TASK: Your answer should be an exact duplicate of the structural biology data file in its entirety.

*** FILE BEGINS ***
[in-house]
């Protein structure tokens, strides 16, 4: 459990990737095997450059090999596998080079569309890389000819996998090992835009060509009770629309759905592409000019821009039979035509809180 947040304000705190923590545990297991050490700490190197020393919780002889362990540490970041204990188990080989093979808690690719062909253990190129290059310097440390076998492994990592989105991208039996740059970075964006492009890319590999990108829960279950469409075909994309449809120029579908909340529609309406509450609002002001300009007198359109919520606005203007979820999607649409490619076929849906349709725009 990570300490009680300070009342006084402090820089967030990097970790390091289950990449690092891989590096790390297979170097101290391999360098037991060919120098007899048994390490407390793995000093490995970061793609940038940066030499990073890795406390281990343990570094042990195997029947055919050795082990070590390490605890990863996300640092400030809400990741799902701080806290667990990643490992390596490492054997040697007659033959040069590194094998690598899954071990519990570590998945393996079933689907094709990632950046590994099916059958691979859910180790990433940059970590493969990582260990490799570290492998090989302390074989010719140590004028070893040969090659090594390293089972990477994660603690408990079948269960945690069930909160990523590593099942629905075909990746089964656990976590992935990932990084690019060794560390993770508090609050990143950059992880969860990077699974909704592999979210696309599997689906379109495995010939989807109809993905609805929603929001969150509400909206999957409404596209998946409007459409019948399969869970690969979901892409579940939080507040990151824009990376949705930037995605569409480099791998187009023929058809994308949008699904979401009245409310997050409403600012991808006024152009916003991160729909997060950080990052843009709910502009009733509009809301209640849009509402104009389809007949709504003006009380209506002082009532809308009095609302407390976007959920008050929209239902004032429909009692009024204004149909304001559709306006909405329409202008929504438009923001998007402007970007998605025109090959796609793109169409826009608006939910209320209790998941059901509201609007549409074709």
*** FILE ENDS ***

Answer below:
[in-house]
């Protein structure tokens, strides 16, 4: 459990990737095997450059090999596998080079569309890389000819996998090992835009060509009770629309759905592409000019821009039979035509809180 947040304000705190923590545990297991050490700490190197020393919780002889362990540490970041204990188990080989093979808690690719062909253990190129290059310097440390076998492994990592989105991208039996740059970075964006492009890319590999990108829960279950469409075909994309449809120029579908909340529609309406509450609002002001300009007198359109919520606005203007979820999607649409490619076929849906349709725009 990570300490009680300070009342006084402090820089967030990097970790390091289950990449690092891989590096790390297979170097101290391999360098037991060919120098007899048994390490407390793995000093490995970061793609940038940066030499990073890795406390281990343990570094042990195997029947055919050795082990070590390490605890990863996300640092400030809400990741799902701080806290667990990643490992390596490492054997040697007659033959040069590194094998690598899954071990519990570590998945393996079933689907094709990632950046590994099916059958691979859910180790990433940059970590493969990582260990490799570290492998090989302390074989010719140590004028070893040969090659090594390293089972990477994660603690408990079948269960945690069930909160990523590593099942629905075909990746089964656990976590992935990932990084690019060794560390993770508090609050990143950059992880969860990077699974909704592999979210696309599997689906379109495995010939989807109809993905609805929603929001969150509400909206999957409404596209998946409007459409019948399969869970690969979901892409579940939080507040990151824009990376949705930037995605569409480099791998187009023929058809994308949008699904979401009245409310997050409403600012991808006024152009916003991160729909997060950080990052843009709910502009009733509009809301209640849009509402104009389809007949709504003006009380209506002082009532809308009095609302407390976007959920008050929209239902004032429909009692009024204004149909304001559709306006909405329409202008929504438009923001998007402007970007998605025109090959796609793109169409826009608006939910209320209790998941059901509201609007549409074709």